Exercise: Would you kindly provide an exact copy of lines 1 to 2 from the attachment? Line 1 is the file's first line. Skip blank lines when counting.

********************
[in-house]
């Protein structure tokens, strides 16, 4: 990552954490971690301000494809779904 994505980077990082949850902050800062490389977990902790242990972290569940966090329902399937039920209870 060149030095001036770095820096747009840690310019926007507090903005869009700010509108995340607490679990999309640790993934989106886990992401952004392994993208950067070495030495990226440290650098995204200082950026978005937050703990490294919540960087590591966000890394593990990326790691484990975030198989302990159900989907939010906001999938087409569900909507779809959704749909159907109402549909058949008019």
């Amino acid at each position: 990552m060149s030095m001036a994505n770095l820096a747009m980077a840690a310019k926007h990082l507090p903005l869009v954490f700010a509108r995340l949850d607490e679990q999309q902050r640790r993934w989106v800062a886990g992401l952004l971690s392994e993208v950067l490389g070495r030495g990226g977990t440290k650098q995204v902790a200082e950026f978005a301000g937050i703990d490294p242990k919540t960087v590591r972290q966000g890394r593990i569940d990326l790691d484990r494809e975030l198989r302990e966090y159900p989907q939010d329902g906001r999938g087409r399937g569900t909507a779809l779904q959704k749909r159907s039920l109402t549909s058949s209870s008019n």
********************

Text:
[in-house]
């Protein structure tokens, strides 16, 4: 990552954490971690301000494809779904 994505980077990082949850902050800062490389977990902790242990972290569940966090329902399937039920209870 060149030095001036770095820096747009840690310019926007507090903005869009700010509108995340607490679990999309640790993934989106886990992401952004392994993208950067070495030495990226440290650098995204200082950026978005937050703990490294919540960087590591966000890394593990990326790691484990975030198989302990159900989907939010906001999938087409569900909507779809959704749909159907109402549909058949008019």